Earlier this year Intel unveiled its Moorestown architecture, branded as the Atom Z600 series for smartphones and handhelds. Moorestown focused on a significant reduction in idle and active power, the former enabled by completely ditching the PCI bus. While this well for getting Atom into smartphones, the missing PCI bus means that you can't use Moorestown in Windows.
Intel made an alternate version of Moorestown to address this shortcoming. Oak Trail takes the Lincroft SoC (CPU + GPU + memory controller) and pairs it with a new PCH, codenamed Whitney Point. Whitney Point adds PCI support, enabling Windows support.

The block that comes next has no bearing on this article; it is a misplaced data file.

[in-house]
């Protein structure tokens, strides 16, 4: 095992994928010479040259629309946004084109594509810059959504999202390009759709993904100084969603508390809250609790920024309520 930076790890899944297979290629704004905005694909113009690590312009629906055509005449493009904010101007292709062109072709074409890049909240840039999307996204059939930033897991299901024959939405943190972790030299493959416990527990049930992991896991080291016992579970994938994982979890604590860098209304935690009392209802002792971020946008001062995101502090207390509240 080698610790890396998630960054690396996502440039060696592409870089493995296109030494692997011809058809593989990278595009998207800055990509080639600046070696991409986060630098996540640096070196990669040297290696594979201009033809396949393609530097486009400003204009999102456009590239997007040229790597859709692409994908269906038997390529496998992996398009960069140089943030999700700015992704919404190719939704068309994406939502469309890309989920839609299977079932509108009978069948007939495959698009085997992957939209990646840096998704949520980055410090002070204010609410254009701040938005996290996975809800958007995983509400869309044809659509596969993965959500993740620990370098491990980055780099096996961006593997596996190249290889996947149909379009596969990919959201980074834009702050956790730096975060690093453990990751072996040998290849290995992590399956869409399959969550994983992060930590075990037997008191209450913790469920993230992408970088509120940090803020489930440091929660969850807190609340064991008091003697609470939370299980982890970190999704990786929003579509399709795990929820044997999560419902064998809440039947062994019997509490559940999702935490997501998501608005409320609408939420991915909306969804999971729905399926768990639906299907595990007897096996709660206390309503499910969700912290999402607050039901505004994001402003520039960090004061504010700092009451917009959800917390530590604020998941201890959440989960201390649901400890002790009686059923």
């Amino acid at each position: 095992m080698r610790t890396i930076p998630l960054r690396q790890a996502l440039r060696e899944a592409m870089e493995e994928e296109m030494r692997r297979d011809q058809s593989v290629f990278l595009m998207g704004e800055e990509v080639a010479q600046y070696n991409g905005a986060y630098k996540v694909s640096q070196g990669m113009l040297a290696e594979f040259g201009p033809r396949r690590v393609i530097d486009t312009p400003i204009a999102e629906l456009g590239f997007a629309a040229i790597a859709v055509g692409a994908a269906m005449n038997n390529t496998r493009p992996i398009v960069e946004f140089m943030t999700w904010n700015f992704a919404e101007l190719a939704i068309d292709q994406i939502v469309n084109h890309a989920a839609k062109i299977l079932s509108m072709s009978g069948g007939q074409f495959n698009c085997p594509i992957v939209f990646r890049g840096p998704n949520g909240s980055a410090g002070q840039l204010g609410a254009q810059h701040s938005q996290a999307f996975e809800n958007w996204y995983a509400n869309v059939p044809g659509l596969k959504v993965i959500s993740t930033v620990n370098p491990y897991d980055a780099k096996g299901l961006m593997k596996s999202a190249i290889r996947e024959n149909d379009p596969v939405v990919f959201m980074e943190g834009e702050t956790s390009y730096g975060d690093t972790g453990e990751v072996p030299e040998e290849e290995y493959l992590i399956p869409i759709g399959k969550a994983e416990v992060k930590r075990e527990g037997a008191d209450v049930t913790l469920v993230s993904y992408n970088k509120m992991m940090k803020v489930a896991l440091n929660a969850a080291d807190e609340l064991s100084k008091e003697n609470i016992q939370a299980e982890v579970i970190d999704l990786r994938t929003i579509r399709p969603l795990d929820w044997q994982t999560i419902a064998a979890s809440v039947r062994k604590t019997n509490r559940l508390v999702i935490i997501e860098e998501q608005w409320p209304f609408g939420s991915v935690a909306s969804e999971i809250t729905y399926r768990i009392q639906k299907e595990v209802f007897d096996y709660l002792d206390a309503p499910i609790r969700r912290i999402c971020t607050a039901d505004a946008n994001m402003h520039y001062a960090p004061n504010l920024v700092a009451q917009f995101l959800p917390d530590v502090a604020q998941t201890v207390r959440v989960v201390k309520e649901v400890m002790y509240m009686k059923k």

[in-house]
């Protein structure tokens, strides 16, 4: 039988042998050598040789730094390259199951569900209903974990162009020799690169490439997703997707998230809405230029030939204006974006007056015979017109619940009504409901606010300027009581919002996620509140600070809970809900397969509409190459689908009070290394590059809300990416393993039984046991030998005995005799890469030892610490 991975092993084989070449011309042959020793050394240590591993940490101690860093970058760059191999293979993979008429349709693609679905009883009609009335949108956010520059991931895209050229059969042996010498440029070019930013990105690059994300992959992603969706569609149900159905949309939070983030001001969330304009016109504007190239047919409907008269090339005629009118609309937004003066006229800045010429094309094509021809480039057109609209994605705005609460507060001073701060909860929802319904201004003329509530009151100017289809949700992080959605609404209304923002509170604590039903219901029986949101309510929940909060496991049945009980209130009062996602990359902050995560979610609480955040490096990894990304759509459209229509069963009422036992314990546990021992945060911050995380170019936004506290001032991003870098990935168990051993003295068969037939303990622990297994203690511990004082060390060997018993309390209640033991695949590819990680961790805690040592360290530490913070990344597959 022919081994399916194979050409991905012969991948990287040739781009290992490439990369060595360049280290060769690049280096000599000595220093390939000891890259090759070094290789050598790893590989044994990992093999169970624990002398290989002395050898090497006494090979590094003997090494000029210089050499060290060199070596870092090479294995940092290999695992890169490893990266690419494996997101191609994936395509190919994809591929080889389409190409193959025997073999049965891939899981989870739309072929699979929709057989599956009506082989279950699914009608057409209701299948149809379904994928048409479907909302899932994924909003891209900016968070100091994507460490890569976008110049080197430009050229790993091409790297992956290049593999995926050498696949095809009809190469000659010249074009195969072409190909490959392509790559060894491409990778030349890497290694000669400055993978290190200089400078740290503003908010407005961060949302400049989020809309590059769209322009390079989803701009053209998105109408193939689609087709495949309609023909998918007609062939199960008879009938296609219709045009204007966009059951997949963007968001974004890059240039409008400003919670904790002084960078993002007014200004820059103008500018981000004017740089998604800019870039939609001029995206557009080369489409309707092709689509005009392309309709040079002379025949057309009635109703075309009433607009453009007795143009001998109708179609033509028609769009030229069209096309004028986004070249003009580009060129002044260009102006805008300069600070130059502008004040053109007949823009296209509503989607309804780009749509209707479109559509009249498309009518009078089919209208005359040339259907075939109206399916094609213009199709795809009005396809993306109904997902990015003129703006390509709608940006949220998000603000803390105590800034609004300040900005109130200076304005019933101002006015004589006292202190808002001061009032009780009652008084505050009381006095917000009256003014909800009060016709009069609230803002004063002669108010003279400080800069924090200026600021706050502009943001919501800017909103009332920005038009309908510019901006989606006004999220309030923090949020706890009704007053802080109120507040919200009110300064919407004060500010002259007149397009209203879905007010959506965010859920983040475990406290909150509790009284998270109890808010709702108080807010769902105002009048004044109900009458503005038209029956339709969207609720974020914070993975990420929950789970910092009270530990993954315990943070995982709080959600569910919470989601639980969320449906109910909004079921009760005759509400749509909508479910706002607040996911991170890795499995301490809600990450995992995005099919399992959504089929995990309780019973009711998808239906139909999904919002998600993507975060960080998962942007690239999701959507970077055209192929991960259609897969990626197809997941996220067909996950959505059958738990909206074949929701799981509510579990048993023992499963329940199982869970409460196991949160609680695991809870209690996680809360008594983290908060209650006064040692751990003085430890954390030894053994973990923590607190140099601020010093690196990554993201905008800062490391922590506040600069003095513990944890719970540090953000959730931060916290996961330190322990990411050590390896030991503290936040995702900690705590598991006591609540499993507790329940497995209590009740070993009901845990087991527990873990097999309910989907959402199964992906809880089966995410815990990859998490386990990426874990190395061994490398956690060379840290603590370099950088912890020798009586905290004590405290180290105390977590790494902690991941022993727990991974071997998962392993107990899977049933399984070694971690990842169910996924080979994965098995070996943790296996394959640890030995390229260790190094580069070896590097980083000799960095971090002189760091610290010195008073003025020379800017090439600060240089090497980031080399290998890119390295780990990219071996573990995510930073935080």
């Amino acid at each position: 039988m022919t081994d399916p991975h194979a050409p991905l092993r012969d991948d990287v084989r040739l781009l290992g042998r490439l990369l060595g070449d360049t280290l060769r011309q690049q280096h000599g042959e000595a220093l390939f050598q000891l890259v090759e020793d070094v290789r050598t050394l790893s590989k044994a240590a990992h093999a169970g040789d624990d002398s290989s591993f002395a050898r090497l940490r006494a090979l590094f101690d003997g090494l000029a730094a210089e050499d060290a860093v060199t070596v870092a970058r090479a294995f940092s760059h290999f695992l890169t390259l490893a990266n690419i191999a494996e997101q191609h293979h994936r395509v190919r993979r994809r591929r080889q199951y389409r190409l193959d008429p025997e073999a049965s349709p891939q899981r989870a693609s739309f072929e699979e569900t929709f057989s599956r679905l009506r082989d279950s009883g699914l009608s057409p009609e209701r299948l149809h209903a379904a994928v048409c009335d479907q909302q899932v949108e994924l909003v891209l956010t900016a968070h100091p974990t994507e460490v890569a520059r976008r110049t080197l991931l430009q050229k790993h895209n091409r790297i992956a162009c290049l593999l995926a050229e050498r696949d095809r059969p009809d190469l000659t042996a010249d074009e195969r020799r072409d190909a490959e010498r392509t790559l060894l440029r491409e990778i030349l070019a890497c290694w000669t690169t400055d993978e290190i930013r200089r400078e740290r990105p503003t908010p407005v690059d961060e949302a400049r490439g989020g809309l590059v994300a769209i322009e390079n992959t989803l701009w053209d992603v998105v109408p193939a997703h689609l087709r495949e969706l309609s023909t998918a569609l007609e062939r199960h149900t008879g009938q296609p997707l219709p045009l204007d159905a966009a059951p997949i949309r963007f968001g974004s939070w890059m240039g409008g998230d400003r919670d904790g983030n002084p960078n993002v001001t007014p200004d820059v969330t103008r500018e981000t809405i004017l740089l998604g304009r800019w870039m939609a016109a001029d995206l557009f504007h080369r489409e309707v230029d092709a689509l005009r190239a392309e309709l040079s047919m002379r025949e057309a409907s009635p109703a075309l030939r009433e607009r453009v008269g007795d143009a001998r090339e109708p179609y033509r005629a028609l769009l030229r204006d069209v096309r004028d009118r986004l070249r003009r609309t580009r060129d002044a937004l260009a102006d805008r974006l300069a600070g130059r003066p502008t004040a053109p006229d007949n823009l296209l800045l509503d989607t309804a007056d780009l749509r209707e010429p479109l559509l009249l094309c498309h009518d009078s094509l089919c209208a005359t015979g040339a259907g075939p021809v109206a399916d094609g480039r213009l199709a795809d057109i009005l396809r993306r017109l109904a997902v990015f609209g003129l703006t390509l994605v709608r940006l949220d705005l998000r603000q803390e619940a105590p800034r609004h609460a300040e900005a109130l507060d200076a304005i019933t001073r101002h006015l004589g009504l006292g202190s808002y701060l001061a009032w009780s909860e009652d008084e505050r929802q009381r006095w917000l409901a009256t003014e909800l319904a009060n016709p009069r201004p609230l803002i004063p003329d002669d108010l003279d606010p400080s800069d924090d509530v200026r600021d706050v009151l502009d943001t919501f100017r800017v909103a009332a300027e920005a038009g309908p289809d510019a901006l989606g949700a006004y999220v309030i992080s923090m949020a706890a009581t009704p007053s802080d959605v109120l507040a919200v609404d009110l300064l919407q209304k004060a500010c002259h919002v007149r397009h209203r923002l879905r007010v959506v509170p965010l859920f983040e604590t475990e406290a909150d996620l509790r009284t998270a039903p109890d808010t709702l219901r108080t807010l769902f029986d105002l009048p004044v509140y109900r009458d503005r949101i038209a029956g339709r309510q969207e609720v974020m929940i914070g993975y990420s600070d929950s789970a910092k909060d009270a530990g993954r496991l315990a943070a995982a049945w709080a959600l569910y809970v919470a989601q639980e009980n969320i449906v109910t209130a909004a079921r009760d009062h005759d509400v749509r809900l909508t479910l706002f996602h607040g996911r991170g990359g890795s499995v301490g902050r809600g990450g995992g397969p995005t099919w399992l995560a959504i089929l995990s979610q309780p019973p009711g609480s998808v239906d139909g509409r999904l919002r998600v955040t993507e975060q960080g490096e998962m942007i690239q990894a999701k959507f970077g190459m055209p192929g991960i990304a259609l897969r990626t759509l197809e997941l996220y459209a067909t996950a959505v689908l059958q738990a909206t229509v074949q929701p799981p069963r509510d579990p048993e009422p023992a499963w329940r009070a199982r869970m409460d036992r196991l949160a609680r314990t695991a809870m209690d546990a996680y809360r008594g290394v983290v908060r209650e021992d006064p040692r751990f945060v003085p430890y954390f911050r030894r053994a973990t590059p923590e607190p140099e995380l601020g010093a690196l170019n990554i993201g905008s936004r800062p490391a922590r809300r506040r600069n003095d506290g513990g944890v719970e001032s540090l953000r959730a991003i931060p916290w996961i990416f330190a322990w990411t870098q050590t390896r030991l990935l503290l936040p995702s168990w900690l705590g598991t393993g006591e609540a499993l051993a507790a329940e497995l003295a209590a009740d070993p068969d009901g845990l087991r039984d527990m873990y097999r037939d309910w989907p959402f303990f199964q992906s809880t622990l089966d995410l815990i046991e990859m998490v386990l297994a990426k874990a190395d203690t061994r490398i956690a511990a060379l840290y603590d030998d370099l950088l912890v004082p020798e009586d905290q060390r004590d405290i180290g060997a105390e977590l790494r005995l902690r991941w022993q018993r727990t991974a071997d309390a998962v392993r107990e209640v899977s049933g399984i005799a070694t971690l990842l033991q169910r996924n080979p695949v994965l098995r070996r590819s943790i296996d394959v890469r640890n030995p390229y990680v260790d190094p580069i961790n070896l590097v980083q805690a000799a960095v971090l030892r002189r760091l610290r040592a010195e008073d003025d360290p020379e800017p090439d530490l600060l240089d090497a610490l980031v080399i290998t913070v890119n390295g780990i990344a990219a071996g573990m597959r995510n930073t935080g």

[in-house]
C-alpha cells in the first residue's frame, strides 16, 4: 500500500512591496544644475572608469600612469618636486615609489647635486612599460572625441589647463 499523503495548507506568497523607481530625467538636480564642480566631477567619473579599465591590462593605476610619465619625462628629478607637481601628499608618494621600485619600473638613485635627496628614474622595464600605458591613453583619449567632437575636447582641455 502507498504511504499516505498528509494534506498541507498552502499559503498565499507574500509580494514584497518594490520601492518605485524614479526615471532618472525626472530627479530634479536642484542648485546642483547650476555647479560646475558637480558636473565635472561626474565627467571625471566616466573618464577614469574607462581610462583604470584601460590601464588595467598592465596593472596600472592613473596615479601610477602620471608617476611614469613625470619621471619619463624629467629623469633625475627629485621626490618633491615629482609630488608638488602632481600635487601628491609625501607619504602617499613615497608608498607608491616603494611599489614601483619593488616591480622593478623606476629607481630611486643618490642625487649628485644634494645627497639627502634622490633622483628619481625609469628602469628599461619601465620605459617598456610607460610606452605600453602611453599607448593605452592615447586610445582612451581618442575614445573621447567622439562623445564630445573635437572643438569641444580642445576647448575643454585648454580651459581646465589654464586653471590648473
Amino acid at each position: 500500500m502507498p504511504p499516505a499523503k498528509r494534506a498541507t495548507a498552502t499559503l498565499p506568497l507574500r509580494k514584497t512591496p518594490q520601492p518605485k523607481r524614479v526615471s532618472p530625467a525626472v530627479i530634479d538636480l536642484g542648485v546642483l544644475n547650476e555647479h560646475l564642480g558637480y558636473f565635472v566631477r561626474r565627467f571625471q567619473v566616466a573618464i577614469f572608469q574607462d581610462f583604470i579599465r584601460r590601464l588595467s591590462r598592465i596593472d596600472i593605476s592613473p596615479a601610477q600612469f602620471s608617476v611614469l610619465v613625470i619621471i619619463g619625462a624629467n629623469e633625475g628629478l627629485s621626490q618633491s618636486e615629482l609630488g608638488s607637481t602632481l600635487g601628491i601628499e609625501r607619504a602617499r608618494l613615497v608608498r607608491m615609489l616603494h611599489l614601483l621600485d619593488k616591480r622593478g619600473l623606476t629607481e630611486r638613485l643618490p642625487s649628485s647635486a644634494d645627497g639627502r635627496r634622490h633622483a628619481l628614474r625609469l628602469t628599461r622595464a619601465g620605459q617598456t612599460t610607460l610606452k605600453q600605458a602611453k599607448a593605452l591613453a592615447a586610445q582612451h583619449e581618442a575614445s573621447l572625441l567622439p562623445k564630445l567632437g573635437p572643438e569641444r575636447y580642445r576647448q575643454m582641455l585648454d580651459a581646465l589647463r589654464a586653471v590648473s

Just a few minutes ago Intel demonstrated its first Oak Trail platforms, both shipping in 2011. The first was a conventional looking tablet:
But the second was the OCS1 handheld Windows gaming device running Oaktrail. Intel didn't tell us much about the system but it has a sliding keyboard and a pair of d-pads.